Until a few weeks ago, I referred to Deer Tick as “Nikki Darlin’s Husband’s Band.” (How’s that for reverse sexism!?!?) However, upon hearing the Providence, Rhode Island band’s fourth LP (Divine Providence, out today on Partisan Records), front-man John McCauley has stepped out of his wife’s shadow. Anyone who follows me on Twitter (If you don’t, you should via @IzzyCihak) or is a regular receiver of my texts has, in the past couple weeks, heard sentiments such as “The new Deer Tick is THE best album I’ve ever heard,” “Seriously, the new Deer Tick is the mayor of Awesome Town,” and “Does anyone else have an advance of the upcoming Deer Tick? This might be the greatest album I’ve ever heard. Sorry, John and Lou.” Divine Providence is the “perfect” album for drinking, crying, farting, and fighting (Yes, it covers each base quite thoroughly.) I don’t give out starred ratings to albums but, if I did, Divine Providence would force me to ponder a five-star assessment.
Although not officially hitting the streets until today, Philthy (the city, not this publication) got a preview of Divine Providence a week and a half ago when the band made a local stop at UPenn’s Harrison Auditorium (The last time I was in this room, I met David Lynch… not the friendliest precedent to set.) Okay, so a seated auditorium on the campus of an Ivy League school that regularly hosts lectures on “the sciences,” wasn’t exactly the best setting for a band. To add insult to injury, the venue was dry and the vast majority of those in attendance were UPenn UHBs, there for the openers (who were simply placed on the bill by the school and who have no affiliation with Deer Tick or anything that doesn’t completely suck ass), Fun, who are more or less a cross between the band Train and musical theatre. However, there were a handful of plaid-shirted, trucker-hatted, moustached-ed Deer Tick fans in attendance that seemed to appreciate the irony of the situation.
I must admit that I’m not the standard Deer Tick fan and, although I have a number of their releases that have been sent to me, as a music journalist, I’ve never been especially taken with any of their work… until Divine Providence, which has the band filtering all of their crass (pseudo) Southern charm (usually projected as alt. country) through the punk aesthetic that was previously only apparent to those who have seen the band in concert.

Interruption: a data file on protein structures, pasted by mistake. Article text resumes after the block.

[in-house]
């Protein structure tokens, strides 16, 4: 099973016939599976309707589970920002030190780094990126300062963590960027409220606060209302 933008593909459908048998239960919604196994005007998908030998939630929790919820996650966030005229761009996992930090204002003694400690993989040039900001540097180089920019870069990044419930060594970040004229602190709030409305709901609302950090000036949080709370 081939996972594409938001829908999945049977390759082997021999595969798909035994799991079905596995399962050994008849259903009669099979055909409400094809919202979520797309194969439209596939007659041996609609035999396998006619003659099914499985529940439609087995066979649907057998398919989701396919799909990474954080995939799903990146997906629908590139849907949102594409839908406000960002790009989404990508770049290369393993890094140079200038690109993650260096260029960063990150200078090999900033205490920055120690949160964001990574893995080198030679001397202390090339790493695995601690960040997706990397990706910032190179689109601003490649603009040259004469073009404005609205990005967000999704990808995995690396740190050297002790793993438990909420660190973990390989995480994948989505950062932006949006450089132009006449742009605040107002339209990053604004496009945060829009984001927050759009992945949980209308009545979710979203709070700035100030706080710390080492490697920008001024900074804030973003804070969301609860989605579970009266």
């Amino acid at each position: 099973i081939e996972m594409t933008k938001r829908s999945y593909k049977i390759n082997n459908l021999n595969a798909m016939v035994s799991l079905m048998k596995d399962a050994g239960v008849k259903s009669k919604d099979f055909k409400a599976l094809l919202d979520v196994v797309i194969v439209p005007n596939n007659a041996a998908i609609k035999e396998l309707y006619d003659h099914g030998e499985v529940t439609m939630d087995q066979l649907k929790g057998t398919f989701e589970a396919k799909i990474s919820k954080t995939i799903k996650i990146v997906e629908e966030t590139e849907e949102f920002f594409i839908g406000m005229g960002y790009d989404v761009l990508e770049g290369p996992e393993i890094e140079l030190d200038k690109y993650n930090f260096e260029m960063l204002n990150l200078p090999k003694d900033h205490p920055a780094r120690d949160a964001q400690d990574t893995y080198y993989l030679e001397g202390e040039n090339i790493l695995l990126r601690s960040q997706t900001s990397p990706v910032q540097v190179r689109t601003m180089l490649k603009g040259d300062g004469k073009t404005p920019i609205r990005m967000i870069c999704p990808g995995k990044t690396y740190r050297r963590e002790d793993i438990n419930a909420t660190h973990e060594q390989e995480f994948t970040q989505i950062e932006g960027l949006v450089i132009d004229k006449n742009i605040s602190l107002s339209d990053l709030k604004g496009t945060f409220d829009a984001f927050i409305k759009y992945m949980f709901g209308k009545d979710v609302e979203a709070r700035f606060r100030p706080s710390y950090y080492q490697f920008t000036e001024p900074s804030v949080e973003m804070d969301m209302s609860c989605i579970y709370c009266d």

Their recent Philadelphia performance (and their latest album) opened with “The Bump,” a boastful and sexily sluggish Three-Sheets-to-the-Wind anthem about how John McCauley is pretty much the most badass motherfucker on the planet to party with. Although the set did contain a few “classics,” I was thankful that they weren’t afraid to have their upcoming release do the brunt of the talking. Not to take anything away from McCauley, but the evening’s two highlights were the only two which featured another band member on lead vocals. “Clownin Around,” the high point of the evening (and the album… and the band’s career… and, likely, 2011 in music in general) had drummer Dennis Ryan belting the most biting and brilliant country ballad since Townes Van Zandt’s “No Place to Fall.” And the runner-up went to “Walkin out the Door,” a glittered garage glam number almost as sleazily lovable as “Personality Crisis,” which had guitarist Ian O’Neil taking lead vocal duties.
Those in attendance didn’t seem to mind the slew of new songs that comprised the majority of the evening’s entertainment and I didn’t mind that small handful of classics that punctuated the set. In a live setting it’s unavoidably apparent that “Ashamed” and “Smith Hill” are nearly as heavy as “Clownin Around” (or “The Lonesome Death of Hattie Carroll,” for that matter) and there probably aren’t many songs more suitable for soundtracking your attempt to take on the desert with a Cadillac than “Easy.” The evening closed with a bit of a WTF moment (as least for those uninitiated into Deer Tick’s brilliance). Well, they are a part-time Nirvana tribute band, Deervana. They are also big fans of early Rock’N’Roll. They took on Nirvana’s “On a Plain” and segued into “La Bamba” for one of the most enjoyably confused encores I’ve ever heard… and it was pretty much as awesome as it sounds.
Although the majority of Divine Providence did make its way into the setlist, two of its best ballads (which would have been perfect for the venue, likely the most serene they have ever, and will ever, play) remained absent: “Chevy Express,” an ode to highways and a “Fuck You” to those in charge of them, is as sincere and touching a ballad as the 21st century has heard (I’m not kidding) and “Now It’s Your Turn,” which has a sound reminiscent of the most poignant of Sunset strippers at their most pensive (see: A shirtless, chapped Slash chainsmoking atop the Hollywood Hills, sharing an intimate moment with his Les Paul.)